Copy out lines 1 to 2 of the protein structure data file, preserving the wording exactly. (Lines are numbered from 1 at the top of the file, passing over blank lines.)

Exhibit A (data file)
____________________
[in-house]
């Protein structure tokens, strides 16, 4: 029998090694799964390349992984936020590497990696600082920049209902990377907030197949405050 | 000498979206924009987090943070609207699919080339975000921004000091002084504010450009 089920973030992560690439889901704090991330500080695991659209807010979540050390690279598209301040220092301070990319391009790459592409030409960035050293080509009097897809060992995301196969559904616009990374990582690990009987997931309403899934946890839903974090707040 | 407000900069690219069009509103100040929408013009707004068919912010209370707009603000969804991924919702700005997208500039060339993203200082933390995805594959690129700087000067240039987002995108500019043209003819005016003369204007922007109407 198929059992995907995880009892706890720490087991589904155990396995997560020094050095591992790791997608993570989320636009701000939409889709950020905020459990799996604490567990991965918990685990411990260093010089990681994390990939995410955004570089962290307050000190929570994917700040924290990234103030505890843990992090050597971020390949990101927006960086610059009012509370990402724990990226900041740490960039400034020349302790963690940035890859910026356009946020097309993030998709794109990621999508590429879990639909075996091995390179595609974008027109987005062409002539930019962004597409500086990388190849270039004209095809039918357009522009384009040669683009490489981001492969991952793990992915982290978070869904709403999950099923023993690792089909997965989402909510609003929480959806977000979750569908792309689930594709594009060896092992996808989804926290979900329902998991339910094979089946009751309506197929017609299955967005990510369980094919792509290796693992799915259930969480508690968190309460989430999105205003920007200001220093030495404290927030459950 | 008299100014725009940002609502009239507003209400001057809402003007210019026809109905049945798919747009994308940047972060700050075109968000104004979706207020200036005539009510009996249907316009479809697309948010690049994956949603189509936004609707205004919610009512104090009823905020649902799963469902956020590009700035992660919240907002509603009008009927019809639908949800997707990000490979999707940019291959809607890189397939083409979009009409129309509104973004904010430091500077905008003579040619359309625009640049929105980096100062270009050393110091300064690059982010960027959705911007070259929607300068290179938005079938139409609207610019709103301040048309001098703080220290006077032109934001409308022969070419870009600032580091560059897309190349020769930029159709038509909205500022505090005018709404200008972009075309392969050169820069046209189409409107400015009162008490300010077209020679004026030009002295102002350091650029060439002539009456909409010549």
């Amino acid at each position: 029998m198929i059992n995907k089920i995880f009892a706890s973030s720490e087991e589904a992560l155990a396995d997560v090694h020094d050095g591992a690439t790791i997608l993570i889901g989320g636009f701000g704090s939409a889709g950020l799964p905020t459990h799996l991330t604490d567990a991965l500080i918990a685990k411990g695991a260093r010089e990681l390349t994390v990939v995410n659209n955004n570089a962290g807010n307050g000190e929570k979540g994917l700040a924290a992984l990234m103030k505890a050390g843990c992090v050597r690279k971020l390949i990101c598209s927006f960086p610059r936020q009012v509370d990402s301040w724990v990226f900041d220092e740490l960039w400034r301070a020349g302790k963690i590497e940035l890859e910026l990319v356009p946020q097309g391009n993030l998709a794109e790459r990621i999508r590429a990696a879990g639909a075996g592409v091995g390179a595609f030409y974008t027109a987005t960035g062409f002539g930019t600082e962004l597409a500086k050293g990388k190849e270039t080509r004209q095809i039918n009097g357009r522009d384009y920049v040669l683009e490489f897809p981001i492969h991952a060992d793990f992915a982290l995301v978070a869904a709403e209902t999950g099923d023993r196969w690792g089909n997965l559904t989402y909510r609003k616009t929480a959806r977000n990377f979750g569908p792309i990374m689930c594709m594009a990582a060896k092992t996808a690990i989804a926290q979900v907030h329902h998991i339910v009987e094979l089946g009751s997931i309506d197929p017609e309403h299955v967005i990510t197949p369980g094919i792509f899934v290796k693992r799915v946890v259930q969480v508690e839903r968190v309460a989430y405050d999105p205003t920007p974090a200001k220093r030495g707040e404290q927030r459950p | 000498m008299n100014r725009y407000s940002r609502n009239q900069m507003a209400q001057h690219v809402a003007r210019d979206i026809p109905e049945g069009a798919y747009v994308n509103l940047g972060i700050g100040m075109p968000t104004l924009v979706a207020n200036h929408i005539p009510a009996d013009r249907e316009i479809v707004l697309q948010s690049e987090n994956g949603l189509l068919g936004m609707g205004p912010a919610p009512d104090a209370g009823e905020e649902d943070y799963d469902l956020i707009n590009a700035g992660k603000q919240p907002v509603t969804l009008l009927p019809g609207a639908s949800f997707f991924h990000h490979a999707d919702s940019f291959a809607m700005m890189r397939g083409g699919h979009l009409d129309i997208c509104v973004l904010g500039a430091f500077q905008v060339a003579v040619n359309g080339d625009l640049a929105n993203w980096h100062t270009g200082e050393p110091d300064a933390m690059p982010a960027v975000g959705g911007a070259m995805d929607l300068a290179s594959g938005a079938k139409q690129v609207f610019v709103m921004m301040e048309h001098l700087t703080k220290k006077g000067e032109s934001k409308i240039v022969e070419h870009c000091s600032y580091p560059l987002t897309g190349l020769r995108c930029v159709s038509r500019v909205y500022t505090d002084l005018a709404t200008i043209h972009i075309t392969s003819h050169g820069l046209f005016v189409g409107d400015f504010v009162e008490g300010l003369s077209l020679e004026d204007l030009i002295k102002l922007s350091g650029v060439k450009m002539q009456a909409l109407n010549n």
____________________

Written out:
[in-house]
């Protein structure tokens, strides 16, 4: 029998090694799964390349992984936020590497990696600082920049209902990377907030197949405050 | 000498979206924009987090943070609207699919080339975000921004000091002084504010450009 089920973030992560690439889901704090991330500080695991659209807010979540050390690279598209301040220092301070990319391009790459592409030409960035050293080509009097897809060992995301196969559904616009990374990582690990009987997931309403899934946890839903974090707040 | 407000900069690219069009509103100040929408013009707004068919912010209370707009603000969804991924919702700005997208500039060339993203200082933390995805594959690129700087000067240039987002995108500019043209003819005016003369204007922007109407 198929059992995907995880009892706890720490087991589904155990396995997560020094050095591992790791997608993570989320636009701000939409889709950020905020459990799996604490567990991965918990685990411990260093010089990681994390990939995410955004570089962290307050000190929570994917700040924290990234103030505890843990992090050597971020390949990101927006960086610059009012509370990402724990990226900041740490960039400034020349302790963690940035890859910026356009946020097309993030998709794109990621999508590429879990639909075996091995390179595609974008027109987005062409002539930019962004597409500086990388190849270039004209095809039918357009522009384009040669683009490489981001492969991952793990992915982290978070869904709403999950099923023993690792089909997965989402909510609003929480959806977000979750569908792309689930594709594009060896092992996808989804926290979900329902998991339910094979089946009751309506197929017609299955967005990510369980094919792509290796693992799915259930969480508690968190309460989430999105205003920007200001220093030495404290927030459950 | 008299100014725009940002609502009239507003209400001057809402003007210019026809109905049945798919747009994308940047972060700050075109968000104004979706207020200036005539009510009996249907316009479809697309948010690049994956949603189509936004609707205004919610009512104090009823905020649902799963469902956020590009700035992660919240907002509603009008009927019809639908949800997707990000490979999707940019291959809607890189397939083409979009009409129309509104973004904010430091500077905008003579040619359309625009640049929105980096100062270009050393110091300064690059982010960027959705911007070259929607300068290179938005079938139409609207610019709103301040048309001098703080220290006077032109934001409308022969070419870009600032580091560059897309190349020769930029159709038509909205500022505090005018709404200008972009075309392969050169820069046209189409409107400015009162008490300010077209020679004026030009002295102002350091650029060439002539009456909409010549």